It’s disheartening to say it, but Grace has a point. In the last 20 years, the only bold manifestation of queer sexual practices in pop that springs immediately to my mind is George Michael’s Outside, a song that referenced his brush with the law for cottaging. But still, the video — while lol-inducing and camp as disco balls — initially frames cottaging as a straight activity. Similarly, Frankie Goes To Hollywood’s Relax, while a hit, was also banned.

The fear of queer sexuality is something that record labels are very aware of, too. In a recent interview with the BBC, Olly Alexander revealed that he was told that his lyrics were “not accessible enough”, a thinly veiled homophobic microaggression if there ever was one. Likewise, Will Young told The Telegraph that, after winning Pop Idol, he was told that his voice was “too gay”. And Demi Lovato, who said she dated both men and women late last year, was particularly cagey about aligning her sexuality to her bisexual banger Cool for the Summer when I met her following the song’s release in 2015. Indeed, that song — clearly Demi’s best (don’t @ me) — wasn’t the pop juggernaut it deserved to be.

Even artists like Sam Smith, who was once an unstoppable sales force that many, myself included, thought would match Adele’s success, has faltered due to discussions about his sexuality. During his first album cycle, Sam hesitated to come out, and when he did he was vehement in ensuring that his music was as accessible and hetero-friendly as possible, leaving the pronouns ambiguous. “I'm not in this industry to talk about my personal life unless it’s in a musical form,” he told The Fader in 2014. “[It's] important to me that my music reaches everybody. I've made [it] so that it could be about anything and everybody — whether it’s a guy, a female or a goat — and everybody can relate to that."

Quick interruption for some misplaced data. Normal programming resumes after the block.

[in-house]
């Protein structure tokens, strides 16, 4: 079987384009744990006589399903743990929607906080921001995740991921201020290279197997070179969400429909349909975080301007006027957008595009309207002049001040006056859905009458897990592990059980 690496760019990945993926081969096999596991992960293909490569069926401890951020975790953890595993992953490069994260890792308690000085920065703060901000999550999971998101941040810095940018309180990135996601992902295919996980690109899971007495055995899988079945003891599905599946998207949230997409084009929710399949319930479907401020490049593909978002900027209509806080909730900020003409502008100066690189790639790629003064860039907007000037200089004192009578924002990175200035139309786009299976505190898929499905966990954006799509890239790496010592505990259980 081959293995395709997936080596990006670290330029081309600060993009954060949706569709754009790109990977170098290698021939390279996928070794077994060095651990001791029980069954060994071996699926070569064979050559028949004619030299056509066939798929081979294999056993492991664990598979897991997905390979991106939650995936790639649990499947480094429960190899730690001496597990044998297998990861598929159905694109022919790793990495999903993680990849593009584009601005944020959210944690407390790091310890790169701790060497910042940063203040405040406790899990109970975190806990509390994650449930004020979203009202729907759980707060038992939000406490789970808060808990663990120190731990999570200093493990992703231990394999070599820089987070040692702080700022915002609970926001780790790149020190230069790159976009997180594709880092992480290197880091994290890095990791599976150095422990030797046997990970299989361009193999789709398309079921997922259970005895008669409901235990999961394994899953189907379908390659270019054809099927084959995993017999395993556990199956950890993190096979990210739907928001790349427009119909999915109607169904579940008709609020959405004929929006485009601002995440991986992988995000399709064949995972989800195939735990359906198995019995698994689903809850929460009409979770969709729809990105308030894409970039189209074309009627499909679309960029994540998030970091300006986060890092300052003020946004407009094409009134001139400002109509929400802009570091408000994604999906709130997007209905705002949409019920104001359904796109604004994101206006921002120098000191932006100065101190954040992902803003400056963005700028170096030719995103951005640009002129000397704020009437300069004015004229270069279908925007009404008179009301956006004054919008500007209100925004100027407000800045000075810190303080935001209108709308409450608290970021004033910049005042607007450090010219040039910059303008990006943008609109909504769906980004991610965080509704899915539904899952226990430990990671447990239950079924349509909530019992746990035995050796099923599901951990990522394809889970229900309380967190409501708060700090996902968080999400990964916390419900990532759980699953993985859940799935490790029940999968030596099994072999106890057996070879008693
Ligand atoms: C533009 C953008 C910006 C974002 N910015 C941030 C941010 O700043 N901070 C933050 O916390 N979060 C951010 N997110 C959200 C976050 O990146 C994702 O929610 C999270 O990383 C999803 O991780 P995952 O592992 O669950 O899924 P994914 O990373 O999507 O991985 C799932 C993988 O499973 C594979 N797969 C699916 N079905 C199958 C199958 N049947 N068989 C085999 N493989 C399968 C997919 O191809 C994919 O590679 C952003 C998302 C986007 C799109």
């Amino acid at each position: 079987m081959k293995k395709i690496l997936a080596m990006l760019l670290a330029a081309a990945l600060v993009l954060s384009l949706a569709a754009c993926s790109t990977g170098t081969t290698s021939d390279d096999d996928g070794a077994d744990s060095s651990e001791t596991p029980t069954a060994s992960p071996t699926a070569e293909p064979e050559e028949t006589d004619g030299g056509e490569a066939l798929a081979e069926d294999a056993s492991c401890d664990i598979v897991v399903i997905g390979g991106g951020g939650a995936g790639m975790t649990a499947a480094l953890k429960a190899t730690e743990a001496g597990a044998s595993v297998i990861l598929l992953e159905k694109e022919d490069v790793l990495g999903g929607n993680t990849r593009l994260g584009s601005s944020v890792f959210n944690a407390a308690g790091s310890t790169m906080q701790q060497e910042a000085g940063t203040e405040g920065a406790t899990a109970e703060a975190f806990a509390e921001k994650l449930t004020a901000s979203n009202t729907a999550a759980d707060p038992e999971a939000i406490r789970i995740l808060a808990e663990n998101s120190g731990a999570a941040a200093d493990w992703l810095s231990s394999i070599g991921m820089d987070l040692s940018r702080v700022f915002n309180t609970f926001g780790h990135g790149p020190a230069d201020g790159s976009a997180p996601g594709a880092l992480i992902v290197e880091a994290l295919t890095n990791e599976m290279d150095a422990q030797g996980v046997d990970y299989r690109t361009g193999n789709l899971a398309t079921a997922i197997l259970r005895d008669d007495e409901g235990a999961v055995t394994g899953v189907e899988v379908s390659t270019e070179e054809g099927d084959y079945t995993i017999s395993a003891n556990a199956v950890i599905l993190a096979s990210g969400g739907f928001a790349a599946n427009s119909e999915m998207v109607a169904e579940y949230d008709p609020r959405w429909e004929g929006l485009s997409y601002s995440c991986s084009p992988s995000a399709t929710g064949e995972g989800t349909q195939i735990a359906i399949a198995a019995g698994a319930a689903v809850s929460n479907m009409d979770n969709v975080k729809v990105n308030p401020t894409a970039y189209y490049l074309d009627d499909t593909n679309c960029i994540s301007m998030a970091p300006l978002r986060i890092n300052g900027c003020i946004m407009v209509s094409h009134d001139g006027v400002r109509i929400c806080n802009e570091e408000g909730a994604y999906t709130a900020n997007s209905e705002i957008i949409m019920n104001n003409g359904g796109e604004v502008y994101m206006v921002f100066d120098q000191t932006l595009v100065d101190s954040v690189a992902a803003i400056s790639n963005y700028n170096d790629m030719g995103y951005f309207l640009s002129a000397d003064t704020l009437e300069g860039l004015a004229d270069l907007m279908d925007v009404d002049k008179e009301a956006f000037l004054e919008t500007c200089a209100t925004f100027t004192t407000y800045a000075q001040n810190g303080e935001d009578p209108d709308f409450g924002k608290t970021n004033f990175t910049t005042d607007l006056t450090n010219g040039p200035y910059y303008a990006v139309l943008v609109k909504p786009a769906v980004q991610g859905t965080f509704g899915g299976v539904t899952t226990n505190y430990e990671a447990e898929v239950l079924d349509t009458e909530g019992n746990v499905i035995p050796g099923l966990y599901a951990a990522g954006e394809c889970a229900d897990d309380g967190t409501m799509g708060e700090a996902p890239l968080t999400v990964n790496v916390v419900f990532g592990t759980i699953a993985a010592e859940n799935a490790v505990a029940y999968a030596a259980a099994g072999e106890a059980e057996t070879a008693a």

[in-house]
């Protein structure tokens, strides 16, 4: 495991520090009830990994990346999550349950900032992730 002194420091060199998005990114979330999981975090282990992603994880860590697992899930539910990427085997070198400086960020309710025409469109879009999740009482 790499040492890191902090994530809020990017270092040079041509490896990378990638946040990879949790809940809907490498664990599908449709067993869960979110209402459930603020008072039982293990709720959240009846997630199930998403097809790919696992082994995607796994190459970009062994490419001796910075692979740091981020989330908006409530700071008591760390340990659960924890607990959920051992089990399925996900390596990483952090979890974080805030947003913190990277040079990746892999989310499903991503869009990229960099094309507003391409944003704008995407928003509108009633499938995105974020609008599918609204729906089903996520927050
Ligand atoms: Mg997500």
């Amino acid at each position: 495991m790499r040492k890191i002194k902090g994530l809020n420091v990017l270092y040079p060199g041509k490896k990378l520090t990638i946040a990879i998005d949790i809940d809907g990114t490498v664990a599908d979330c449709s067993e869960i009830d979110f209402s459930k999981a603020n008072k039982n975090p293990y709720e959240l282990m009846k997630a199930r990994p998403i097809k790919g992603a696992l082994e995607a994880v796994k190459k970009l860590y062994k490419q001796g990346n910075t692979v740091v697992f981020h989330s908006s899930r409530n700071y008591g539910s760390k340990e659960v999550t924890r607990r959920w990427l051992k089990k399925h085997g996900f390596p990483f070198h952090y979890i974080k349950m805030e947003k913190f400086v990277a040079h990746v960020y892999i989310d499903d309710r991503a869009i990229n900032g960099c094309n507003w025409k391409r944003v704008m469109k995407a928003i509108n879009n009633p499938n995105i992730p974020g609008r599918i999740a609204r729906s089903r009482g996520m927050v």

Sam has since declared himself a “dick monster” in front of soul legend Patti LaBelle, been pictured necking his new boyfriend, 13 Reasons Why actor Brandon Flynn, and, in an interview with Sarah Jessica Parker for V Magazine, said that with the release of his second album, The Thrill of it All, he properly “became a gay man”. That record, while certainly a commercial success, has been nowhere near as ubiquitous as his debut, and its chart run, again still impressive, pales in comparison (Sam’s debut spent a collective eight weeks at Number 1, whereas The Thrill of it All has managed just two).

I’d be remiss to discount the beautiful display of queer visibility of 20GAYTEEN as anything short of extraordinary. What could be better than straight-as-they-come act like Charlie Puth featuring Kehlani in his video where she flirts with a woman and makes out with her in a pink hot tub? Likewise, the sizzle of joy I felt seeing two queer people of colour, both with fabulous makeup and nails, cruise hard at a glamorous dinner party in MNEK’s Tongue video was incomparable. And as someone who has slept with their fair share of straight boys, Olly Alexander crystallising my experiences into a glorious sex song was life-affirming. LGBTQ pop stars aren’t hidden or brushed aside, and displays of our sexual desires are no longer wrapped in metaphors or fetishized for straight audiences.

Nevertheless, exhibitions of queer sexuality in pop are clearly still too much for the mainstream. There exists instead a tolerance of LGBTQ people, especially when our queerness is performative and anodyne. Acceptance and celebration are still a way off. Our passions in all their lustful messiness are still too adult for pop music that brims with heteronormative hypocrisy. But if 20GAYTEEN is going to teach us anything it’s that the louder and queerer we are, the more in-you-face we become, the harder we’ll be to ignore. And if that fails, at least we’ll know that LGBTQ artists are making the best pop music around. It’s their loss, not ours.

Troye Sivan
Sam Smith
Scissor Sisters
Hayley kiyoko
years and years